LSU (24-11) dominated Ole Miss (21-13) 15-2 on Thursday night to take game one of their series with their arch rivals.
“I though that was a total effort by our team in every facet,” LSU head coach Paul Mainieri said after the game. “That’s as good as good as you can play right there. Starting pitching was awesome, we played defense, we had great at bats, ran the bases well...great focus, great intensity, we played extremely well.”
Alex Lange set the tone with 4.1 innings of perfect baseball, finishing with seven innings of three hit ball with seven strikeouts and one walk with no runs allowed. But behind him he received something he’s not particularly used to seeing this season: run support, and lots of it. 15 runs to be exact.
Kramer Robertson opened up the game with a leadoff single in the bottom of the first. He was advanced on a Cole Freeman bunt and a Greg Deichmann groundout before scoring on Jordan Romero’s single past the shortstop. It was traditional ABC baseball resulting in an early run for the Tigers who have been having to scrap for a run recently.
In the second frame LSU put up another run when Michael Papierski drew a two out walk and scored on Antoine Duplantis’ double. Papierski probably had no right to make a move for the plate, but the catcher botched the catch and the LSU catcher scored to double LSU’s lead. The double snapped Duplantis’ 0-14 skid that grew out of the Arkansas series.
For the third inning in a row, LSU put up another run when Deichmann lead off the inning with a double deep to center. He did the improbable and stole third base and scored on another single from Jordan Romero to push LSU’s lead to 3-0. LSU ran themselves out of a run when Romero’s single was followed by another one from Zach Watson before both runners were sacrificed over. With one out, Romero was moving on contact and was dead meat on the ground ball to third base, ending the LSU scoring threat with Papierski popping out in foul territory on the next pitch.
LSU dropped another run in the fourth inning when Duplantis singled up the middle and advanced on a groundout. He stole third base and scored on a wild pitch to put LSU ahead 4-0.
The Tigers took those four runs and not only added to it in the fifth, the doubled it. Nick Coomes drew a two out walk and was followed by back to back singles from Papierski and Duplantis, the latter scoring Coomes. Robertson was plunked and Papierski scored along with Duplantis on Freeman’s single to center field. Greg Deichmann’s single provided the fourth run of the inning, pushing Robertson across the plate for an 8-0 lead.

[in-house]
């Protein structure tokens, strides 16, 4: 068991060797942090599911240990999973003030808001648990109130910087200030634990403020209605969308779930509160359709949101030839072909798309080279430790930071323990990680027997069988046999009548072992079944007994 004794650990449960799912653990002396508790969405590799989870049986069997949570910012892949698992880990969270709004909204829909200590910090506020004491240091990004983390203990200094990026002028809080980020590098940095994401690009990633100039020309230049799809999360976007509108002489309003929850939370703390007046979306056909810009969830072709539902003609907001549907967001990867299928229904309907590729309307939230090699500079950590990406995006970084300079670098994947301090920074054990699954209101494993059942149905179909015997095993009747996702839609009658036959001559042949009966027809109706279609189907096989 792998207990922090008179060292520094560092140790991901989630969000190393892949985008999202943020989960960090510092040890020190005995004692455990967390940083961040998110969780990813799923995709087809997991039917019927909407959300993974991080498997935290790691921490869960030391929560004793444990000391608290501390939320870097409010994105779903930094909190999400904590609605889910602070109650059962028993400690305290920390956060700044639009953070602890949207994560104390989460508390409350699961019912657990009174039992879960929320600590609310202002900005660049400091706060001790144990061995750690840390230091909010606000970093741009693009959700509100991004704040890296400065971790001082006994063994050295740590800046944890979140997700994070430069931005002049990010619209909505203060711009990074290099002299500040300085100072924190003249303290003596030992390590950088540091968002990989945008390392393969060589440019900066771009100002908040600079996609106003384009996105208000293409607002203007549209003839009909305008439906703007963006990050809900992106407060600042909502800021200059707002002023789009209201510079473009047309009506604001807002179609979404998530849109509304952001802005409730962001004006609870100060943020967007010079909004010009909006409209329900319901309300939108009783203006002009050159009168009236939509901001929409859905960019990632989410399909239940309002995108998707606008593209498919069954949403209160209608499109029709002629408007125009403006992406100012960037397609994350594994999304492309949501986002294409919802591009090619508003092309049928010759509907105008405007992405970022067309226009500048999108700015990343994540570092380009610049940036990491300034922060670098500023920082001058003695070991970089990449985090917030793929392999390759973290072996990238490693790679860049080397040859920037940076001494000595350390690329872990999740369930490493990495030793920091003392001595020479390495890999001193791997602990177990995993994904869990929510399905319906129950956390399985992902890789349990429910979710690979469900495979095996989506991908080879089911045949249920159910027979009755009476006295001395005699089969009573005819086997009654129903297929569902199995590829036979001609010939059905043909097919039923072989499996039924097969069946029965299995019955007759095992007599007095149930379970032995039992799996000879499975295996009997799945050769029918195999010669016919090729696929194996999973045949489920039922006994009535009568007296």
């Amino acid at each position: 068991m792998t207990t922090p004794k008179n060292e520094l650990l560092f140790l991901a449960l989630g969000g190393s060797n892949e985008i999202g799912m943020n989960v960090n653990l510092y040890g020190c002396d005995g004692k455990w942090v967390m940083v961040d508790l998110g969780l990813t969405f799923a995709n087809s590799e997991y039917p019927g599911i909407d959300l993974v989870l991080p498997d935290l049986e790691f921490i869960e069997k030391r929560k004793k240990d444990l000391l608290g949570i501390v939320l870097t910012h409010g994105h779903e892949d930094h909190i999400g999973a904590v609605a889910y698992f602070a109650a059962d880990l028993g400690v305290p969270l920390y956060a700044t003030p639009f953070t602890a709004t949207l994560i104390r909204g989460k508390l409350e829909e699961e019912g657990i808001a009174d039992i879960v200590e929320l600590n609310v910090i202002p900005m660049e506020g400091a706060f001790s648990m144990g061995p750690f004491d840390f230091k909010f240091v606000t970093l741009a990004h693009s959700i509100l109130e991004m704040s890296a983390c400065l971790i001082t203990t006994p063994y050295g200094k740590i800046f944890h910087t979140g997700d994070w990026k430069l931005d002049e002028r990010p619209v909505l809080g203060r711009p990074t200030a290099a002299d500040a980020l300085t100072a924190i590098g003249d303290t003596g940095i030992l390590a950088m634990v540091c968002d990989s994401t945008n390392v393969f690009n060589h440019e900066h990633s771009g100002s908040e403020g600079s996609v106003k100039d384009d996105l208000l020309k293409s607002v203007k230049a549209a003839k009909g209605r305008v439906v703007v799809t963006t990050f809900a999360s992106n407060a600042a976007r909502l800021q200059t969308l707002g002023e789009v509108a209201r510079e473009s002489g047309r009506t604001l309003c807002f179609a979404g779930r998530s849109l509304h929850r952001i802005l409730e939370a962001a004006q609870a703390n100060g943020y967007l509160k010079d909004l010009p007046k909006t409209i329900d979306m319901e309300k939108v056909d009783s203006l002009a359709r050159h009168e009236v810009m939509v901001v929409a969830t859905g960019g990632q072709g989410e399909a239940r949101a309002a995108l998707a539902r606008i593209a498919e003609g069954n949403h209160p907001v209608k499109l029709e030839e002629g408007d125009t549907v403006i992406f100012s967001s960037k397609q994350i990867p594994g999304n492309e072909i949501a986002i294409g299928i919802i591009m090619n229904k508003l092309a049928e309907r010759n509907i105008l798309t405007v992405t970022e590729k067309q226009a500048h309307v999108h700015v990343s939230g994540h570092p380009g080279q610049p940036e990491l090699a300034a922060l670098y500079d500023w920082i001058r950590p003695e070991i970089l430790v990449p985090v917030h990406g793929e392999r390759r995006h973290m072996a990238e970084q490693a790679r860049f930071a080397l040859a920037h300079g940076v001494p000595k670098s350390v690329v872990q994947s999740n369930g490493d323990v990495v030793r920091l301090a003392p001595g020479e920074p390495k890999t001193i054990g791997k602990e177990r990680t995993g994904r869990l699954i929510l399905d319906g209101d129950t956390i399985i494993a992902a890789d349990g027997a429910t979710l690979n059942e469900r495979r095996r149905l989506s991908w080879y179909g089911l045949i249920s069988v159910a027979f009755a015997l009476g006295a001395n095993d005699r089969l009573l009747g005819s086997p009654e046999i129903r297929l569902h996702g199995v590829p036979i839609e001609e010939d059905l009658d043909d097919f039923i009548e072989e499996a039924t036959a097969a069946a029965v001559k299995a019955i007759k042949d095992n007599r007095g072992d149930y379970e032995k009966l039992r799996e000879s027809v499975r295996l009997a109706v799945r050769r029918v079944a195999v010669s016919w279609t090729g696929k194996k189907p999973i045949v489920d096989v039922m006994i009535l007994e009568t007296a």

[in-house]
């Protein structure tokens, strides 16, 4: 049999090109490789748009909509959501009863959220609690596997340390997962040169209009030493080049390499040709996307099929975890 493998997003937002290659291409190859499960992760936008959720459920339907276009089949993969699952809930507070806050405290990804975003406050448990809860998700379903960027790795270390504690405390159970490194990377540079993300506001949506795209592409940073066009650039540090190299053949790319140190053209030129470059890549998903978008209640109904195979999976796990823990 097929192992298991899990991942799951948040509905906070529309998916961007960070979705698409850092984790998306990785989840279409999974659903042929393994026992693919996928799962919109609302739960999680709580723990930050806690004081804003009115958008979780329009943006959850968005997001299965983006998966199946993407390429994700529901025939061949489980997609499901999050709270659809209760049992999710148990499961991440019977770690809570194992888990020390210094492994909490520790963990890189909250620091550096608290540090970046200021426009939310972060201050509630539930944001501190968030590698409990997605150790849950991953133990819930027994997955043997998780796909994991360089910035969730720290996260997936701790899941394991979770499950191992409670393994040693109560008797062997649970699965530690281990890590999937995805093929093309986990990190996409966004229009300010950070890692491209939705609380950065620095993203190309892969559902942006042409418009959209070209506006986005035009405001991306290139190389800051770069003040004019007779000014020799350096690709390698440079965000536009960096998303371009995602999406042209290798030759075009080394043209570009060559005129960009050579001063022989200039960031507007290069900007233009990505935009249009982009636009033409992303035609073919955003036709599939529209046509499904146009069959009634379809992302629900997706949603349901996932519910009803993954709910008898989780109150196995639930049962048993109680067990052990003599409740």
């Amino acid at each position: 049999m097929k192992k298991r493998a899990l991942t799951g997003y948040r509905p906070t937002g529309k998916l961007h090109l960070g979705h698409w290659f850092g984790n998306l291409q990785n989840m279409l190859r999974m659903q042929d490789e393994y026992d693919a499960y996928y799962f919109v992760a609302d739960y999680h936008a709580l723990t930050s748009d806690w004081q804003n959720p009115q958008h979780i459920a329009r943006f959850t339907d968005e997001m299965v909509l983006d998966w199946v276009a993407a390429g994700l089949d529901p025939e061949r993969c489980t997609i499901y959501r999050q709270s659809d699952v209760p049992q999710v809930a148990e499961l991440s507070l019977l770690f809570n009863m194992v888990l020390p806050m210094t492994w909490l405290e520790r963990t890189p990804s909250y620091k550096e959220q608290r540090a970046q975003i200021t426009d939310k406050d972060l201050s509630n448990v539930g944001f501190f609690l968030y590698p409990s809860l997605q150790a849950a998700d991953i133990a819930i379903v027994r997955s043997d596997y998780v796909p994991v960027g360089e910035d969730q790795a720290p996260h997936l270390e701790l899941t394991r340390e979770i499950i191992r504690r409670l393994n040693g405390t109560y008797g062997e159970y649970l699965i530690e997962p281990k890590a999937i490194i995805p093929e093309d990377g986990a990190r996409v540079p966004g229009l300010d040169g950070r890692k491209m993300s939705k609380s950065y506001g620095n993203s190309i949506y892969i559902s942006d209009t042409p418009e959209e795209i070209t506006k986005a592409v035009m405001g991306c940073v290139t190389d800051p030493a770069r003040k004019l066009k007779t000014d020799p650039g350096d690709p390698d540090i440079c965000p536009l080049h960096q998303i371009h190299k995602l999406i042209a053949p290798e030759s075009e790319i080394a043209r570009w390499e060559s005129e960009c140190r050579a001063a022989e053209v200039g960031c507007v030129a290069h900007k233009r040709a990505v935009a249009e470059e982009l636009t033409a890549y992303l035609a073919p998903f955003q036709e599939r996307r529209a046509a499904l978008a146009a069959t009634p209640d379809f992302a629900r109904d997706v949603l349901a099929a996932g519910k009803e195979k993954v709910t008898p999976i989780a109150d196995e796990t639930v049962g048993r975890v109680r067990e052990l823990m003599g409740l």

The Tigers blew it open in the sixth, starting with two errors from Ole Miss third baseman Kyle Watson separated by a strikeout. Papierski walked to load the bases for Antoine Duplantis, who knocked in two runs with his fourth hit of the night.
Duplantis came into the game on a 0-14 slump and broke out of it with four hits and four RBIs, scoring three runs himself before getting lifted for Beau Jordan once the rout was on.
“I’ve been hurting for that kid,” Mainieri said about his sophomore outfielder. “Antoine is such a vital part of our team that when he struggles it feels like we struggle. When he swings good, we seem to loosen up and swing the bats as group well also. Today he look great and confident, his bat was like lightning through the zone.”
“You never have to worry about Antoine,” Deichmann said of the speedy contact batter. “Even when he’s scuffling a bit you know he’s going to find it and do exactly what he did tonight.”
“That’s what he does.”
Robertson drew a walk to load the bases once more, and then Greg Deichmann happened.
If you’re familiar with the Box, you know the tree that is just left and beyond the right field Diamond Deck.
That’s what Greg Deichmann’s grand slam bounced off of. These are the facts of the slam:
That grand slam by @Greg_D07:— LSUBaseballData (@LSUBaseballData) April 14, 2017
Exit velo - 111.4 mph
Launch angle - 29 degrees
Distance - 457 ft
Max Height - 113 ft
Hang Time - 5.91 sec
Those facts are wrong in the sense that they do not accurately convey exactly how crushed the baseball was. Nothing remains of it, and it is a valid question to ask if the ball ever existed in the first place. It is gone, permanently lodged in wood, or erased from existence as we know it via wormhole or disintegration. Nothing is left. Nothing remains.
“I’m surprised he did it honestly,” Deichmann said of the fastball that was the last moments for that baseball. “1-2 count and he threw me two elevated fastball and a slider...he laid one in for me.”
Just for good measure, LSU scored again in the 8th, this time off of a two out walk to Jake Slaughter, who advanced on Papierski’s third walk of the night and scored on Beau Jordan’s pinch hit double to left field.
Ole Miss broke the shutout in the ninth inning with a walk and a hit by pitch that scored on a double from replacement Zabowski, but that would be all for the Rebels.
“It was a great night for the Tigers, but I’ve been in this game long enough to know it only counts as one win,” Mainieri said.
“All we did today was avoid getting swept in a weekend series.”
LSU looks to take the series in game two tomorrow. It’s a 7:00 p.m. first pitch but Todd Walker’s number retirement ceremony will begin at 6:30. The game will be broadcast online only via the SEC Network+.